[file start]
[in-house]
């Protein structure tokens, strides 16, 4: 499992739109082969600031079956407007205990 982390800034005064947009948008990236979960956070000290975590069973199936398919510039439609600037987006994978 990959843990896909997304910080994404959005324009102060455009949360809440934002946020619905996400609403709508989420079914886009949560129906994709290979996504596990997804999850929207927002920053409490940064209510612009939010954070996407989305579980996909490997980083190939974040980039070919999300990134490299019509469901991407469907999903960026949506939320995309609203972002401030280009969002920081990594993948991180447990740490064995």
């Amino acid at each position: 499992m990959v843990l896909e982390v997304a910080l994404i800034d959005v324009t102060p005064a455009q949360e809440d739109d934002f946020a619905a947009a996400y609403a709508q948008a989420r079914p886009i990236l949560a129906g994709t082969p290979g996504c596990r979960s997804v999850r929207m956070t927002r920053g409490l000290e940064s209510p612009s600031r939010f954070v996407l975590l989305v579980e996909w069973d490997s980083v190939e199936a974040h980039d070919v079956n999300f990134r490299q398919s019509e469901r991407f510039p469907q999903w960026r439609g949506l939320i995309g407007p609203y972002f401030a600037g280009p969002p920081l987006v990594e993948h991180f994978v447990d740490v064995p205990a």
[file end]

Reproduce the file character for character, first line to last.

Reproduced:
[in-house]
């Protein structure tokens, strides 16, 4: 499992739109082969600031079956407007205990 982390800034005064947009948008990236979960956070000290975590069973199936398919510039439609600037987006994978 990959843990896909997304910080994404959005324009102060455009949360809440934002946020619905996400609403709508989420079914886009949560129906994709290979996504596990997804999850929207927002920053409490940064209510612009939010954070996407989305579980996909490997980083190939974040980039070919999300990134490299019509469901991407469907999903960026949506939320995309609203972002401030280009969002920081990594993948991180447990740490064995």
């Amino acid at each position: 499992m990959v843990l896909e982390v997304a910080l994404i800034d959005v324009t102060p005064a455009q949360e809440d739109d934002f946020a619905a947009a996400y609403a709508q948008a989420r079914p886009i990236l949560a129906g994709t082969p290979g996504c596990r979960s997804v999850r929207m956070t927002r920053g409490l000290e940064s209510p612009s600031r939010f954070v996407l975590l989305v579980e996909w069973d490997s980083v190939e199936a974040h980039d070919v079956n999300f990134r490299q398919s019509e469901r991407f510039p469907q999903w960026r439609g949506l939320i995309g407007p609203y972002f401030a600037g280009p969002p920081l987006v990594e993948h991180f994978v447990d740490v064995p205990a």